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The Lure of Big Dividend Payers
09/09/2010 11:11 am EST
Janet Brown, editor and publisher of NoLoad Fund*X, says big dividend-paying stocks are among the hottest groups she follows, and she explains why.
Larger-company stocks held up better in August as the Dow Jones Industrial Average lost 4.1%, the Standard & Poor’s 500 index dropped 4.6%, and the Russell 2000 sank 7.5%. The Dow Jones Global index, excluding the US, lost 3.5%.
After a strong rebound last year and despite better-than-expected earnings, the S&P 500 ended August down 5% for the year. The broad market index is now 17% below where it stood ten years ago.
[Yet] before-tax profits are up 39%, near the fastest pace since 1983. Analysts question why the growth in earnings has not translated to higher [stock] prices. While US companies announced record profits during the second quarter, and, on average, beat forecasts by a comfortable margin, the stock market still sank [last] month.
Part of the answer may be that stocks rose so swiftly off the March 2009 lows that they got ahead of fundamentals and were due for a pullback. This sideways market action has given underlying fundamentals a chance to catch up with stock prices.
And, stocks have gotten cheaper: The US market’s average price/earnings ratio has dropped 36% during the past year, the largest 12-month decline since 2003. It now stands around 15x, based on trailing-12-month earnings, compared with 23x one year ago.
While stocks can certainly get cheaper, historically if you pay below-average prices for stocks, especially if they pay dividends, you end up with above-average long-term performance.
Buying stocks is buying a piece of future corporate earnings. What you pay for that piece of ownership matters. Global companies are profitable. The question now is, what price are investors willing to pay to participate in those profits.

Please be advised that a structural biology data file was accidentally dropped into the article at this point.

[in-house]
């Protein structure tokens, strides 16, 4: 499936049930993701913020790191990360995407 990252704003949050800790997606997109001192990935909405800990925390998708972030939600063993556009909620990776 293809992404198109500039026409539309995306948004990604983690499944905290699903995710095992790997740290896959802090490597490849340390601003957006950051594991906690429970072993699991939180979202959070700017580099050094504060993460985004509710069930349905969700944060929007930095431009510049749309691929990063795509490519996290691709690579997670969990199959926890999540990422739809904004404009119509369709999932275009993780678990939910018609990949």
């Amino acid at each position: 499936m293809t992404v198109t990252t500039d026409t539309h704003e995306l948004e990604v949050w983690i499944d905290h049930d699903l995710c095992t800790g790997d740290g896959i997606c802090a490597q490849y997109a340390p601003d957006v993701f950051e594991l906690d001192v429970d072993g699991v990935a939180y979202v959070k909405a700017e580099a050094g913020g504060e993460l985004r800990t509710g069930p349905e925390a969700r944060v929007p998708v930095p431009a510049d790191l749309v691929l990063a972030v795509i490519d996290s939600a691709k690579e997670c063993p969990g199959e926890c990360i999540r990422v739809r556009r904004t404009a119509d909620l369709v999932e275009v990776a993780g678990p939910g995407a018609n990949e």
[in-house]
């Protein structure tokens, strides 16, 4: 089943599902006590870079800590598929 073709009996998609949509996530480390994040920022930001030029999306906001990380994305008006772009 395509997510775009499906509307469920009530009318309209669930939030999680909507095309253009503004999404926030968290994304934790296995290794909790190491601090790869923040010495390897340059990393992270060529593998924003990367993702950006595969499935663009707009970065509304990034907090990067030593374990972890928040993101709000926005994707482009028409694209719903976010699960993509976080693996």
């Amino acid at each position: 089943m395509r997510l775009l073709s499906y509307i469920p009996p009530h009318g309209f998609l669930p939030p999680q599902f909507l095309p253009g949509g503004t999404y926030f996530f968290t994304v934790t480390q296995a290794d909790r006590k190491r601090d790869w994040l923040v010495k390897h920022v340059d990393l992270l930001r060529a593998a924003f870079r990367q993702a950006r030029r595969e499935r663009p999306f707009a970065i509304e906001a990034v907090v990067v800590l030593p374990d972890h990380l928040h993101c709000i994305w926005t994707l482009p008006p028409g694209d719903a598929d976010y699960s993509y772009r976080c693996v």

Surely a return to basic value is welcome in today’s uncertain world. After the lousy returns of the past decade, predictable earnings from 3% dividend yields look appealing.
Larger-company stocks trailed smaller stocks for the past decade and so far in 2010, but are now leading. In the ten years ended August 31st, the largest stocks lost 2% per year while mid-cap stocks gained 4% and small stocks rose 3% on average.
But that trend may be changing. In a slow-growing economy, the biggest companies can stand out because their earnings are more predictable. They often offer stable returns on capital and low debt.
Many see that large-cap blue chips are cheap after a decade in which their earnings grew while their stock prices did not. Many large, good dividend-paying stocks have yields higher than Treasuries. And because they are global companies, the biggest US firms benefit from earnings in faster-growing emerging markets.
As investors find it more challenging to value companies and to trust both management and markets, they appreciate the value of regular dividends. Furthermore, if markets get ugly, the dividend helps cushion the decline and puts a floor under the stock price—at least as long as the dividend continues to be paid.
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